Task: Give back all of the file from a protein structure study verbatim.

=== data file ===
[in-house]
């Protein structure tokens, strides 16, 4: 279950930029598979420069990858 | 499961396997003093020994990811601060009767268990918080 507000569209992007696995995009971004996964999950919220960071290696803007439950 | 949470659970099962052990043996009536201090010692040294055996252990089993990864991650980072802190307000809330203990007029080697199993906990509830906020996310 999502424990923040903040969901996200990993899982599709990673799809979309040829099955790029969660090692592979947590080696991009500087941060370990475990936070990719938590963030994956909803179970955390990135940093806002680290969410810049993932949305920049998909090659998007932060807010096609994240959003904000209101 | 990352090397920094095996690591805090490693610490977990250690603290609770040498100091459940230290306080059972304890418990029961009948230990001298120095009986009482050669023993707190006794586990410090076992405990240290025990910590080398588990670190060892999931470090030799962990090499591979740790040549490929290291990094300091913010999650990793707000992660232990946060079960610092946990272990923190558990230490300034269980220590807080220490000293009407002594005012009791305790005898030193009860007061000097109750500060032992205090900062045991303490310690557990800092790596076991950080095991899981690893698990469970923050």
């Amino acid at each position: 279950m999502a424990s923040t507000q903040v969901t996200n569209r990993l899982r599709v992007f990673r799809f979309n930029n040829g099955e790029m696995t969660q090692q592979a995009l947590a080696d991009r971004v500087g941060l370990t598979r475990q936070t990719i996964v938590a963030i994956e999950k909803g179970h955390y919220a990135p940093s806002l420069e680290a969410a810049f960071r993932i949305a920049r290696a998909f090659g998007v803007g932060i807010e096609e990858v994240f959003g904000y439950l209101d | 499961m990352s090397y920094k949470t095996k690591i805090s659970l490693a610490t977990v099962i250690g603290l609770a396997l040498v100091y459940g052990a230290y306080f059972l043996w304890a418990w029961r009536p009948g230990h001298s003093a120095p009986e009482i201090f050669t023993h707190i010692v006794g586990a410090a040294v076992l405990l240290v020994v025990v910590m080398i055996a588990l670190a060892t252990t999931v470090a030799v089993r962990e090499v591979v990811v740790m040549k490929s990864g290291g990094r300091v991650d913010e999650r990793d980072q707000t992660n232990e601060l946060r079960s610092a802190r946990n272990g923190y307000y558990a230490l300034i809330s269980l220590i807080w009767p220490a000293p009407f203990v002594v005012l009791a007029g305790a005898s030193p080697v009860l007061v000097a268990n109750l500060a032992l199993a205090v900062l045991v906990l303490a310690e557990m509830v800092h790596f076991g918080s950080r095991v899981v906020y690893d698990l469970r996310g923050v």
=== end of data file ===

[in-house]
């Protein structure tokens, strides 16, 4: 279950930029598979420069990858 | 499961396997003093020994990811601060009767268990918080 507000569209992007696995995009971004996964999950919220960071290696803007439950 | 949470659970099962052990043996009536201090010692040294055996252990089993990864991650980072802190307000809330203990007029080697199993906990509830906020996310 999502424990923040903040969901996200990993899982599709990673799809979309040829099955790029969660090692592979947590080696991009500087941060370990475990936070990719938590963030994956909803179970955390990135940093806002680290969410810049993932949305920049998909090659998007932060807010096609994240959003904000209101 | 990352090397920094095996690591805090490693610490977990250690603290609770040498100091459940230290306080059972304890418990029961009948230990001298120095009986009482050669023993707190006794586990410090076992405990240290025990910590080398588990670190060892999931470090030799962990090499591979740790040549490929290291990094300091913010999650990793707000992660232990946060079960610092946990272990923190558990230490300034269980220590807080220490000293009407002594005012009791305790005898030193009860007061000097109750500060032992205090900062045991303490310690557990800092790596076991950080095991899981690893698990469970923050």
């Amino acid at each position: 279950m999502a424990s923040t507000q903040v969901t996200n569209r990993l899982r599709v992007f990673r799809f979309n930029n040829g099955e790029m696995t969660q090692q592979a995009l947590a080696d991009r971004v500087g941060l370990t598979r475990q936070t990719i996964v938590a963030i994956e999950k909803g179970h955390y919220a990135p940093s806002l420069e680290a969410a810049f960071r993932i949305a920049r290696a998909f090659g998007v803007g932060i807010e096609e990858v994240f959003g904000y439950l209101d | 499961m990352s090397y920094k949470t095996k690591i805090s659970l490693a610490t977990v099962i250690g603290l609770a396997l040498v100091y459940g052990a230290y306080f059972l043996w304890a418990w029961r009536p009948g230990h001298s003093a120095p009986e009482i201090f050669t023993h707190i010692v006794g586990a410090a040294v076992l405990l240290v020994v025990v910590m080398i055996a588990l670190a060892t252990t999931v470090a030799v089993r962990e090499v591979v990811v740790m040549k490929s990864g290291g990094r300091v991650d913010e999650r990793d980072q707000t992660n232990e601060l946060r079960s610092a802190r946990n272990g923190y307000y558990a230490l300034i809330s269980l220590i807080w009767p220490a000293p009407f203990v002594v005012l009791a007029g305790a005898s030193p080697v009860l007061v000097a268990n109750l500060a032992l199993a205090v900062l045991v906990l303490a310690e557990m509830v800092h790596f076991g918080s950080r095991v899981v906020y690893d698990l469970r996310g923050v």